And while Bishop’s been cozy with various industries, few have been bigger supporters of his than the real estate industry, which makes up the second largest share of his contributions, behind retirees. Since 2019, Bishop’s campaign, his committee, and aligned PAC have received $456,252 in contributions from the real estate industry and those affiliated with it, according to Open Secrets

One contributor, Kenneth Beuley, the Chief Financial Officer (CFO) of the Keith Corporation, a commercial real estate group, has provided Bishop’s campaigns, the Dan Bishop Victory Committee, and the Tar Heel Prosperity PAC with over $80,000 in contributions since Bishop entered Congress, including a $6,400 donation to Bishop’s campaign for North Carolina attorney general (AG). Beuley’s wife, Elizabeth, has also contributed $6,400 to Bishop’s campaign for AG.

John Kane, the founder of Kane Realty, a Raleigh-based corporation, has donated $20,900 to Bishop’s campaigns and committee over the years. Kane owns several large properties in the Raleigh area, including North Hills, featuring multiple apartment complexes, hotels, and mixed-use development. Kane’s company also owns The Dillon, a mixed-use building with apartments, office space, retail, and restaurants in the downtown warehouse district, as well as the newly built Smoky Hollow development.

As money has poured in from individuals like Beuley and Kane with interests in real estate, Bishop’s votes have shown him to be a reliable ally of the industry.

On June 25, 2020, Thomas Henson, a real estate investor with an interest “in over 25 privately owned real estate, hospitality and leisure related businesses,” contributed $2,800 to Dan Bishop for Congress, $5,000 to the Dan Bishop Victory Committee, and $2,200 to the Tar Heel Prosperity PAC.

Four days later,  Bishop and every Republican in the House voted against the Emergency Housing Protections and Relief Act of 2020, which called for a one-year moratorium on evictions and foreclosures, as well as providing additional assistance to those at risk of losing their homes if they were low-income, homeless, elderly, disabled, or lived in a rural community.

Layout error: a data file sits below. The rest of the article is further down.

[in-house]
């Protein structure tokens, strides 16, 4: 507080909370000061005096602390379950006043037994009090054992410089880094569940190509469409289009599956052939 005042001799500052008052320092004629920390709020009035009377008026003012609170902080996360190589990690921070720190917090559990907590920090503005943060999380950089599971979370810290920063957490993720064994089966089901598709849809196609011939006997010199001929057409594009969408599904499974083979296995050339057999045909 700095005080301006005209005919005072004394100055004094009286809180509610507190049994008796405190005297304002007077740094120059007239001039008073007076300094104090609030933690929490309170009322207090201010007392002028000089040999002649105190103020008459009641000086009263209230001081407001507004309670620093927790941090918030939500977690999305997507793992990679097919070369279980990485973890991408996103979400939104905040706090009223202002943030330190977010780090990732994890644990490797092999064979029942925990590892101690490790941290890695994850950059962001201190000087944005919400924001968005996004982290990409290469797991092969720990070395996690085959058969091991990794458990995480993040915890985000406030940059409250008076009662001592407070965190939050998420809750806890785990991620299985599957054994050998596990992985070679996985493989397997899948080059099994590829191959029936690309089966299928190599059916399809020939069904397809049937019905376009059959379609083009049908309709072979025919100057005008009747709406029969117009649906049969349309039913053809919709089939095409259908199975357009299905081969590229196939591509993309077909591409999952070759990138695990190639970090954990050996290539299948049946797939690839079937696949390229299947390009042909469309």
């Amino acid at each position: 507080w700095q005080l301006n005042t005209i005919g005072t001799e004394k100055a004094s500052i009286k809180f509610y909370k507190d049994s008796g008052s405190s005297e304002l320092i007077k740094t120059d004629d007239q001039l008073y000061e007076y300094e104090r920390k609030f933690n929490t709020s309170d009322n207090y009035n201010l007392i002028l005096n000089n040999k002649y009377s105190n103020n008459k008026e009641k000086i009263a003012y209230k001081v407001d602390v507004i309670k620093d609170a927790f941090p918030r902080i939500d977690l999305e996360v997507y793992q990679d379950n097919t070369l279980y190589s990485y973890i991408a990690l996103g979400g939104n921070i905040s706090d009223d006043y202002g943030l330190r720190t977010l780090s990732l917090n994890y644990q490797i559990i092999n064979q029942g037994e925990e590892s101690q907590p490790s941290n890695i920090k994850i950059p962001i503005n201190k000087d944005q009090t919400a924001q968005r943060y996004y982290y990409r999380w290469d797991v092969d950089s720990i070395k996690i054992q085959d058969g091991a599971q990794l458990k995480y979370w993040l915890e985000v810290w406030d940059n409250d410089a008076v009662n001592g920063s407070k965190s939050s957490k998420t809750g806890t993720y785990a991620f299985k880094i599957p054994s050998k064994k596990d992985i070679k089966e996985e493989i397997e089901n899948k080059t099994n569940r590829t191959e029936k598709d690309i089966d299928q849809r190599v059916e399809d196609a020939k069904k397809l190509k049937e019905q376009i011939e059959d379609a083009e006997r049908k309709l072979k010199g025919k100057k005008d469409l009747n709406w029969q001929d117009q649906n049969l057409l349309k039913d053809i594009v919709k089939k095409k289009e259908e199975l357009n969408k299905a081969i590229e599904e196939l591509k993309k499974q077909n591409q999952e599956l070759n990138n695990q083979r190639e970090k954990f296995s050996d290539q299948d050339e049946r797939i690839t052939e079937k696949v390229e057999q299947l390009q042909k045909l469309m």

This vote came at a time when the unemployment rate nationally stood at 11.2%, with over 17 million people out of work. A third of Americans missed their housing payments in June 2020, with research showing women and people of color were most at risk of eviction even prior to the Covid-19 pandemic. The bill sought to extend the eviction moratorium put in place by the CARES Act, after that law’s eviction prevention measure was due to expire in July 2020.

While it did not become law, in September 2020, the Centers for Disease Control (CDC) issued its own eviction moratorium to be enforced nationally through December 31, 2020.

Bishop again voted against extending the eviction moratorium in December 2020, when he was one of only 53 members of Congress to oppose H.R.133, an appropriations bill that, in part, extended the eviction moratorium until the end of January 2021. Congress passed the bill on December 22, 2020, and then-President Trump signed the bill on December 27th, just four days before evictions were set to resume.

On June 23, 2023, Bishop, along with 215 Republicans and 14 Democrats, voted for a bill that sought to reverse new Federal Housing Finance Agency (FHFA) changes to existing mortgage fees that sought to help close the gap between what high- and low-credit borrowers pay in order to make mortgages more affordable for those with lower credit scores. The bill would have only applied to government-backed mortgage loans from either Frannie Mae or Freddie Mac—which, notably, is the majority of mortgages in the US. The Congressional Research Service estimated that in some cases low-risk borrowers could also see an increase in added interest rates under the changes to mortgage rates.

The National Association of Realtors (NAR) opposed the rate changes, arguing they would “raise costs unnecessarily for consumers.” The NAR has a history of spending to help elect Bishop, spending $23,000 in support of Bishop in the 2020 and 2022 cycles, according to OpenSecrets. 

David Stevens, a former CEO of the Mortgage Bankers Association, also opposed the change and described it as “a blatant and significant cut of fees for their highest-risk borrowers,” he told the New York Post.

After passing the House, the bill was sent to the Senate Committee on Banking, Housing and Urban Affairs, where it stalled out.

Bishop’s donors in the real estate industry have also contributed to him since he announced his bid for North Carolina attorney general on August 3, 2023. The following day, John Kane and Thomas Henson donated $6,400 each to Dan Bishop for NC, while Kenneth Ray Robinette and Claudia Smith Robinette of the CF Smith Property Group each donated $6,400.